The analysis of every refugee claim decision in Canada last year reveals cases heard by some adjudicators – who preside over refugee cases like judges do in a criminal court – had an almost predictable outcome before the hearing even began. “There is an element of the luck of the draw to these decisions. It can be a real problem. When making refugee decisions – we are often talking about life or death decisions if you get it wrong and send someone back to persecution, torture or death,” said Sean Rehaag, a professor at York University’s Osgoode Hall Law School, in the National Post April 15. Read full story.
Canada to let private companies decide where search-and-rescue aircraft based
Defence analyst Martin Shadwick said the unprecedented procurement process could cause problems. “What happens if a company proposes shutting down a current (search-and-rescue) location?” asked Shadwick, a York University professor, in the Ottawa Citizen April 15. “Or what happens if the government likes a certain aircraft being proposed but doesn’t like that company’s proposal on where to base those planes?” Read full story.
Expert calls BCLC’s CEO’s contract a ‘failure’ by the board
An expert on executive compensation says Michael Graydon’s contract as CEO of the B.C. Lottery Corporation (BCLC) was so badly flawed he’s surprised the Crown agency negotiated such a deal. “This is a poorly drafted and negotiated executive contract for someone in Mr. Graydon’s position. This poor agreement is a failure on the part of the BCLC board of directors,” said Richard Leblanc, a professor of law, governance and ethics at York University, in The Globe and Mail April 16. Read full story.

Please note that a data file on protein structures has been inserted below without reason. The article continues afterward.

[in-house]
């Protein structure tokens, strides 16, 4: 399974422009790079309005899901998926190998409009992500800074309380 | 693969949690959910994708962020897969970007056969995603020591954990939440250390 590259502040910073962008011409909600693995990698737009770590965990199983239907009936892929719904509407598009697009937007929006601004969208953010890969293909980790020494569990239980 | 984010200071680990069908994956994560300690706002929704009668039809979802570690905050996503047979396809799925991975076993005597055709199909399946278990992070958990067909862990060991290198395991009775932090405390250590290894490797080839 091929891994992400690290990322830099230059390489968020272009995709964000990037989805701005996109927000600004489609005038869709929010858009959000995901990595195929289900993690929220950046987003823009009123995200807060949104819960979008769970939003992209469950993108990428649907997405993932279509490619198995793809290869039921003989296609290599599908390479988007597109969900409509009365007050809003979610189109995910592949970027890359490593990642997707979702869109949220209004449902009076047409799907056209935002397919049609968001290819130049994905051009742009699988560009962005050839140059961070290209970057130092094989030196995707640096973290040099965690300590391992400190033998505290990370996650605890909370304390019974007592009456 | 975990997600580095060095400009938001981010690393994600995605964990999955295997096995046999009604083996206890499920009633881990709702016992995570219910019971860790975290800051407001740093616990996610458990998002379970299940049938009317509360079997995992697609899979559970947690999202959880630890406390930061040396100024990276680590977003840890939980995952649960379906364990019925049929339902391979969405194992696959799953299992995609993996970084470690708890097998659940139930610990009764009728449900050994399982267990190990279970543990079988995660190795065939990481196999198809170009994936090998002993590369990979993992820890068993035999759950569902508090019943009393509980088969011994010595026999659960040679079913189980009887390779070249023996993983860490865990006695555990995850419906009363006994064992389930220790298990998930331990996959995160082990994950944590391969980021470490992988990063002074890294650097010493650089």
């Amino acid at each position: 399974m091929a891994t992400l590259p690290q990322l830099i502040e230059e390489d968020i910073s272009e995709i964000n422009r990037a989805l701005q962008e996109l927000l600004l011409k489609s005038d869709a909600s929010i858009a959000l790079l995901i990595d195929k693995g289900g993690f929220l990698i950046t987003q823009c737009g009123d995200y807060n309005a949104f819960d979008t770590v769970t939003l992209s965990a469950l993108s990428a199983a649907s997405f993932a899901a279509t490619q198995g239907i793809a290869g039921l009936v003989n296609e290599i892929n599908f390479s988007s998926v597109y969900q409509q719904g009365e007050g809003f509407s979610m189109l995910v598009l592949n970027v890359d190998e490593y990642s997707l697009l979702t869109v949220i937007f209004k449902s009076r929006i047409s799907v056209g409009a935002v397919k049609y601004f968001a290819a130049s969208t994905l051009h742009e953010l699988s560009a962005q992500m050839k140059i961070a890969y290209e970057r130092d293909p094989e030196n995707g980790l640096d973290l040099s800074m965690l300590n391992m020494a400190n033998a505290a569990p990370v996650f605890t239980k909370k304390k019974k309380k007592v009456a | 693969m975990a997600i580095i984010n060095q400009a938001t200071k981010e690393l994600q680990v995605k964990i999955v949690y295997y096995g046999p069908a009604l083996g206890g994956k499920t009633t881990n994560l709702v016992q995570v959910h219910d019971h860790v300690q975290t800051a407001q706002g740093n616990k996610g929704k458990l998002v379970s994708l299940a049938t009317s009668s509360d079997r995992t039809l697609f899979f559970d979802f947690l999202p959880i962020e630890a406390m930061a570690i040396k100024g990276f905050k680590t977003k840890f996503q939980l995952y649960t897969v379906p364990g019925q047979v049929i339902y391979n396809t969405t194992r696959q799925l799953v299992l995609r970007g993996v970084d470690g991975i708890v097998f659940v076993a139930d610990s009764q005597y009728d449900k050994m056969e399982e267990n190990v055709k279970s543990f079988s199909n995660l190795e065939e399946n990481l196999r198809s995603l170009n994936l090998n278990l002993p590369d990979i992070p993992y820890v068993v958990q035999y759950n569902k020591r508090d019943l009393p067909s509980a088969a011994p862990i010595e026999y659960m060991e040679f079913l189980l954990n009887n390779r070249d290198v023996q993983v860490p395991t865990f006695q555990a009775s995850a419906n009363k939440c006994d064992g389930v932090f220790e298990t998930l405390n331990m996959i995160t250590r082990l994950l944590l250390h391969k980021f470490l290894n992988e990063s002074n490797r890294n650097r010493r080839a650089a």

Bingham nominated for top university athlete
Brampton’s Khamica Bingham, who attends York University, has been nominated for the Jim Thompson Trophy as the Canadian Interuniversity Sport female athlete of the year, reported the Brampton Guardian and others April 15. Read full story.
We deserve to know more about prescription drugs
“Why is Health Canada only letting doctors and the public know part of the story about the safety and effectiveness of new pharmaceutical drugs? Inadequate information can be as dangerous as misinformation,” co-wrote Joel Lexchin, a professor in York University’s School of Health Policy and Management, in the Huffington Post April 15. Read full story.
Cult literary figure Crad Kilodney dies
Crad Kilodney, who spent decades on the streets of Toronto selling his self-published literature, has died, reported CBC News April 15. . . . “I started out with this idealistic view that the public was reasonably intelligent,” he said in a 1992 York University documentary on his life. “I must say, after 14 years on the street I’ve had all of my illusions about the public shattered. A lot of the people on the street cannot read simple words on signs. I mean words like ‘from’ or ‘for’ or ‘of’’.” Read full story.
Dams may spell disaster for Myanmar’s rivers
“The proposed dams will have obviously deleterious effects on fish and fisheries; the dams will block fish from migrating up and downstream, which for many species is needed for spawning,” said Vanessa Lamb, a postdoctoral associate at the York Centre for Asian Research at York University, in Deutsche Welle April 15. Read full story.